Einstein is quoted as saying, “There are only two ways to live your life. One is as though nothing is a miracle. The other is as though everything is.” I am certain the quote itself is fictitious, and falls into absolutism, but both of those arguments, to me, fail to grasp the underlying message. The important part of that message is the last sentence. Live life as if everything is a miracle.
Having been through some very substantial shadows and coming out the other side, not without scars but with beautiful ones, I try to look for tiny miracles. If you take mysticism out of it and just look at our planet for a second, it’s a miracle we are here. This big ball of rock had to form at exactly the right place, be traveling at exactly the right speed to be caught in a very particular orbit, and be composed of the right ratio of space junk, to support life. So much had to go right that it is quite amazing that we are here at all. Whether you believe that a lot of random stuff happened and everything just lined up to make this happen or if you believe in a mystical universe that self created, or that a deity(s) had a direct hand in our creation is not what I want to discuss here. What I want to talk about is how amazing our world and life is and how I try to look at it.
I spent a very long time in a very bad place emotionally and spiritually. My mental illness was completely in control and I almost didn’t make it out alive. When you are in that state, it is easy to look at everything as being tainted by that shadow. Everything takes on a negative cast. You see the fault in everything. When recovery began to happen I had to look through another window. You can’t recover from mental illness and look at things as though everything is bad, the glass is half empty. My world view had to change. It is still changing to this day. I had to look out and see how amazing everything is.
This morning I was looking out my kitchen window. It snowed yesterday and everything is covered in a thin layer of white. Now I really don’t like being cold, but winter is a very pretty time of year. How beautiful and amazing is snow? It’s just a drop of water right? But, that drop of water occurred on a day when the temperature was just right, the air currents kept that drop of water aloft for a specific amount of time and the air temperature was just right, so that it didn’t rain, snowflakes, water crystals in very complex patterns fell the the Earth. Pretty amazing stuff.
I do my best to look at everything in my life like I saw that snow this morning. I try to look at what is around me and see how amazing it all is. Seeing the world as though it is just full of miracles helps me look through a most important window. That window is gratitude. Sure there is a lot of bad stuff happening in the world and you could fill blogs and journals about that all day long and never reach the end of it. But what would that do to your head? It would make you unhappy at the very least. It would make you jaded, doubtful, depressed, angry. It would make you see the world the way it seems a large vocal portion of people see it, as if it is rotten. I can’t live that way.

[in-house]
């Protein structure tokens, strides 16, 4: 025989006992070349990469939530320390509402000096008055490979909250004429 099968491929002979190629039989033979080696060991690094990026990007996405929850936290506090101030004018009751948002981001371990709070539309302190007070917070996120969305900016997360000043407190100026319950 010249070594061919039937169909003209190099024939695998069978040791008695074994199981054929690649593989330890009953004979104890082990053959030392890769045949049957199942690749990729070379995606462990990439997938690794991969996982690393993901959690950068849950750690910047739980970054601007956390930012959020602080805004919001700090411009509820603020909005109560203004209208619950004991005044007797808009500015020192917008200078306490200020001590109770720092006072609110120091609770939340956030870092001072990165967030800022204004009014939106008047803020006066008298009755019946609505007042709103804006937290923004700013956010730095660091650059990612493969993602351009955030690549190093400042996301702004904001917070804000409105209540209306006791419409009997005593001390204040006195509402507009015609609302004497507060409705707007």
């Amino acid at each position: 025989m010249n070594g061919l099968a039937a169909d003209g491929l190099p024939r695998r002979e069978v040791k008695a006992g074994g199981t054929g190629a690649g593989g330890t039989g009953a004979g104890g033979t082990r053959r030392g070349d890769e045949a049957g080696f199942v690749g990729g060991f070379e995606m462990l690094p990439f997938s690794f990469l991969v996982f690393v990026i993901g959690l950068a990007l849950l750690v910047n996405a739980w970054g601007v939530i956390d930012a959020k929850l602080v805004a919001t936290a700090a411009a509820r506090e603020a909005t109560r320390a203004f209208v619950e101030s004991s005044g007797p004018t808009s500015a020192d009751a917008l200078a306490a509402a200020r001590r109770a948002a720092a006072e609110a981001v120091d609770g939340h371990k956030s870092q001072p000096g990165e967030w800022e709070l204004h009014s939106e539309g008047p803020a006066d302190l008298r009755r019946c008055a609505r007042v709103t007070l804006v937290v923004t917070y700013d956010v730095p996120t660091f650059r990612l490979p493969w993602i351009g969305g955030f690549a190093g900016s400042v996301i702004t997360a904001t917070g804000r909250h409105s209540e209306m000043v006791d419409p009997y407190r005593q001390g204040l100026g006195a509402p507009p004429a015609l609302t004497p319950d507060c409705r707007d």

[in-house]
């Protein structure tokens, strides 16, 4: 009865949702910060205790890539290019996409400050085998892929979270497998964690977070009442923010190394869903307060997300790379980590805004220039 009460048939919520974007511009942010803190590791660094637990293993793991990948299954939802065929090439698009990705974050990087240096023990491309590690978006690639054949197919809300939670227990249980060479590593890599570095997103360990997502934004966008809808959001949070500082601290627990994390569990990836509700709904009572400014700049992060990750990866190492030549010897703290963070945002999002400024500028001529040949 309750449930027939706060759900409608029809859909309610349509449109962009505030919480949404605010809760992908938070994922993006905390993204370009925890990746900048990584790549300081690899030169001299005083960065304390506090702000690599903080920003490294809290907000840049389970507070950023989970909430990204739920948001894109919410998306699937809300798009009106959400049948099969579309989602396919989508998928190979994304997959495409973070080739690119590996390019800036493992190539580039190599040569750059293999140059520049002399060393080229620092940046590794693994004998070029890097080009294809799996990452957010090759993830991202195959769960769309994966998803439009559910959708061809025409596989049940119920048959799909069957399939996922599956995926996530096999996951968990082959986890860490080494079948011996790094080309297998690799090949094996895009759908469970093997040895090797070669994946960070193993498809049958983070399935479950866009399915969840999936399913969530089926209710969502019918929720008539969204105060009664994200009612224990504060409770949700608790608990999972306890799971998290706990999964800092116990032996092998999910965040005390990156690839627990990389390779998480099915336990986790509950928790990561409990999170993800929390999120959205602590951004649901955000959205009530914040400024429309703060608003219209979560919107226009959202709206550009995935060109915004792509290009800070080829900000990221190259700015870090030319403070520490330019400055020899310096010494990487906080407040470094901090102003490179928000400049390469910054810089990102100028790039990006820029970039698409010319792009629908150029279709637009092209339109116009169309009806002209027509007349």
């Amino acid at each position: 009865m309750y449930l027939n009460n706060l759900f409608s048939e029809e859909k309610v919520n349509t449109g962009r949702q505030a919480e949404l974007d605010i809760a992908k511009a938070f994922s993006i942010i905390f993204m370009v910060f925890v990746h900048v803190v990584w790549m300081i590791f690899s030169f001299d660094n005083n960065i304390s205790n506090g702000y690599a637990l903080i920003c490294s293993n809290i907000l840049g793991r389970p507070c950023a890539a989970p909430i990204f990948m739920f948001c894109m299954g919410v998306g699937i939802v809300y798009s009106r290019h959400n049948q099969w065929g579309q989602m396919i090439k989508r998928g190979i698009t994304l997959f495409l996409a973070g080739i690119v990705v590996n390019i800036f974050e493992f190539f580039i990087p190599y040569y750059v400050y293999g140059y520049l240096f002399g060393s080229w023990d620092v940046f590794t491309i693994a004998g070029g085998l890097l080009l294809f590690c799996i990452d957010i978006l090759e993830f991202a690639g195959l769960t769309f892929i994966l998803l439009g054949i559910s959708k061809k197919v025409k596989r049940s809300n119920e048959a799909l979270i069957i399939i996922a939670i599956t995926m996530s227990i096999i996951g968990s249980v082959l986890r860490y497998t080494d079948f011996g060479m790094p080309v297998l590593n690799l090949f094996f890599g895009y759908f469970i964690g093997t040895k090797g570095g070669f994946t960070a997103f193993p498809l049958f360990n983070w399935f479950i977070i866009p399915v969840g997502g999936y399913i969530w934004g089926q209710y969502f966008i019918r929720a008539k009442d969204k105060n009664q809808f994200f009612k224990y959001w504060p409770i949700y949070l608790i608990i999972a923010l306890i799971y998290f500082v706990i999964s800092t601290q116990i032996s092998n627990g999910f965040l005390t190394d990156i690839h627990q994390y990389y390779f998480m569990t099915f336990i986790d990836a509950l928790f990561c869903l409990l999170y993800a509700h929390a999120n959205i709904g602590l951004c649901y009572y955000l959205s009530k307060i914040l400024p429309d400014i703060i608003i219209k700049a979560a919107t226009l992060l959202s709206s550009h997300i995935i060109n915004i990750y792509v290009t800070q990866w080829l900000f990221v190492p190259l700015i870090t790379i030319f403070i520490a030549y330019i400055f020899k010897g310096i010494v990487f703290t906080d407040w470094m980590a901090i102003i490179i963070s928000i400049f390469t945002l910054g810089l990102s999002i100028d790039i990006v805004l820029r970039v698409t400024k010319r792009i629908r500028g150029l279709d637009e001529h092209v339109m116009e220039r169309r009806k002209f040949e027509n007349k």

I have to look and see what is right, if for no other reason than to help counter the anger, hate, and misery that I see demonstrated on a daily basis. But it is more than that. If I look for and find the good in as many places as I can, I can control, to a point, the illnesses that affect me. If I look out and see what is right and good I feel better. This does not men I don’t see what’s wrong, but it changes how I see it. I don’t look at what is wrong and wring my hands to the sky. I look at solutions. I look for the good. Where are the people helping out? Am I called to help out here? Can I share something that might help out? Where is the good?
Sometimes it can be a challenge. Stuff gets heavy and I do have illnesses that affect mood and they love to look out that other window. They love to show me whats wrong. They love to show me what makes me angry. I have a choice, however. I can look out that window and eventually find myself hiding in a closet or worse, or, I can shut that curtain and look for the good. I can find tiny miracles that make me smile. I can find tiny miracles that show me the world is good. I can find tiny miracles that show me how I want to live my life.
So what can you do? How do you change that window? The first thing is to know it’s happening. This requires you to be present to how you are feeling. It requires you to be mindful of what is happening around and to you. You have to recognize when you are participating in building the window. Then you have to pause. You have to stop and take yourself out of that moment. You have to say to yourself, whoa, I am in a funky place right now. What is going on?
Then you can step in a tell yourself this isn’t how I want to see it. It can be as simple as making a list in your head real quick about god stuff. It can be asking yourself the question, what’s good right now? Look out and see something good happening. What can I do to make this a positive situation? What can I see to make this a good experience? How can I change what I am thinking to make this OK? What choices can I make in order to change the outcome here. These are questions that I ask in order to get my head out of stinking thinking. Yes, I have an illness that messes with my moods, but on a higher level, I am responsible for what mood I want to be in and I can make choices in order to move in that direction. Success is never 100% but I will take some success over none anytime.
I want to live in a world of tiny miracles. I want you to live there too.